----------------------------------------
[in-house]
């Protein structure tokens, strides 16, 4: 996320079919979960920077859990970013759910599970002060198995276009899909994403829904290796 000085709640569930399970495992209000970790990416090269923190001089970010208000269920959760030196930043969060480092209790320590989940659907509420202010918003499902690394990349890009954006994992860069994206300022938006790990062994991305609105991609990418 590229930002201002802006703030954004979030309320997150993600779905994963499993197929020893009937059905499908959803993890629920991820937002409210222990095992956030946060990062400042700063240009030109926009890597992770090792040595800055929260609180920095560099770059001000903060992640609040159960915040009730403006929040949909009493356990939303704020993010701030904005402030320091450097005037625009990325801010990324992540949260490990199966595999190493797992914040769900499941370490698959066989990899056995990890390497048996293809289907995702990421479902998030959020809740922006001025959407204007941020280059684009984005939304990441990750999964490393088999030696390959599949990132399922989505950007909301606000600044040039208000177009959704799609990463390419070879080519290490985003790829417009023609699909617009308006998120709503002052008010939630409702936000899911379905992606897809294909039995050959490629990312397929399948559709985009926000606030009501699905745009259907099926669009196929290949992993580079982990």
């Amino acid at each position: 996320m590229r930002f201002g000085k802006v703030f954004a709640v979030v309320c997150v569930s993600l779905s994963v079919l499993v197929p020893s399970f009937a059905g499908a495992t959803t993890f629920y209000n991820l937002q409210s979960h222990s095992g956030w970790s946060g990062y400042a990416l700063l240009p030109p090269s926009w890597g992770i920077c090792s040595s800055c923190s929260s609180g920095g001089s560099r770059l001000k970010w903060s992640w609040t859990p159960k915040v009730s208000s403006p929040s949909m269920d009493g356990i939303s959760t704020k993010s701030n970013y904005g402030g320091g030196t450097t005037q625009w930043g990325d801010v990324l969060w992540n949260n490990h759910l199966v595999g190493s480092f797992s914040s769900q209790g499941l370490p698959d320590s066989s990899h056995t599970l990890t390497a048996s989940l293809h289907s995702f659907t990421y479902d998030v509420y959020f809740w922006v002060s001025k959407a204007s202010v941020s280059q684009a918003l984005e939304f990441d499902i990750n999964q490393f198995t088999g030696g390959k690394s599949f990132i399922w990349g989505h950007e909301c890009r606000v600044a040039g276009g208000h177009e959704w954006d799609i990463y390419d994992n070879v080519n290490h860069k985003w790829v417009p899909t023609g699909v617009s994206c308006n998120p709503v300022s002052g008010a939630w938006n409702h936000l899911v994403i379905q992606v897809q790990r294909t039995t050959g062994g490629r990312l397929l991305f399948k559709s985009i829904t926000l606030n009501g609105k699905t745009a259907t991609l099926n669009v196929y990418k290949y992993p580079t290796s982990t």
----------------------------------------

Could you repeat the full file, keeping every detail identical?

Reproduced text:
[in-house]
């Protein structure tokens, strides 16, 4: 996320079919979960920077859990970013759910599970002060198995276009899909994403829904290796 000085709640569930399970495992209000970790990416090269923190001089970010208000269920959760030196930043969060480092209790320590989940659907509420202010918003499902690394990349890009954006994992860069994206300022938006790990062994991305609105991609990418 590229930002201002802006703030954004979030309320997150993600779905994963499993197929020893009937059905499908959803993890629920991820937002409210222990095992956030946060990062400042700063240009030109926009890597992770090792040595800055929260609180920095560099770059001000903060992640609040159960915040009730403006929040949909009493356990939303704020993010701030904005402030320091450097005037625009990325801010990324992540949260490990199966595999190493797992914040769900499941370490698959066989990899056995990890390497048996293809289907995702990421479902998030959020809740922006001025959407204007941020280059684009984005939304990441990750999964490393088999030696390959599949990132399922989505950007909301606000600044040039208000177009959704799609990463390419070879080519290490985003790829417009023609699909617009308006998120709503002052008010939630409702936000899911379905992606897809294909039995050959490629990312397929399948559709985009926000606030009501699905745009259907099926669009196929290949992993580079982990």
């Amino acid at each position: 996320m590229r930002f201002g000085k802006v703030f954004a709640v979030v309320c997150v569930s993600l779905s994963v079919l499993v197929p020893s399970f009937a059905g499908a495992t959803t993890f629920y209000n991820l937002q409210s979960h222990s095992g956030w970790s946060g990062y400042a990416l700063l240009p030109p090269s926009w890597g992770i920077c090792s040595s800055c923190s929260s609180g920095g001089s560099r770059l001000k970010w903060s992640w609040t859990p159960k915040v009730s208000s403006p929040s949909m269920d009493g356990i939303s959760t704020k993010s701030n970013y904005g402030g320091g030196t450097t005037q625009w930043g990325d801010v990324l969060w992540n949260n490990h759910l199966v595999g190493s480092f797992s914040s769900q209790g499941l370490p698959d320590s066989s990899h056995t599970l990890t390497a048996s989940l293809h289907s995702f659907t990421y479902d998030v509420y959020f809740w922006v002060s001025k959407a204007s202010v941020s280059q684009a918003l984005e939304f990441d499902i990750n999964q490393f198995t088999g030696g390959k690394s599949f990132i399922w990349g989505h950007e909301c890009r606000v600044a040039g276009g208000h177009e959704w954006d799609i990463y390419d994992n070879v080519n290490h860069k985003w790829v417009p899909t023609g699909v617009s994206c308006n998120p709503v300022s002052g008010a939630w938006n409702h936000l899911v994403i379905q992606v897809q790990r294909t039995t050959g062994g490629r990312l397929l991305f399948k559709s985009i829904t926000l606030n009501g609105k699905t745009a259907t991609l099926n669009v196929y990418k290949y992993p580079t290796s982990t």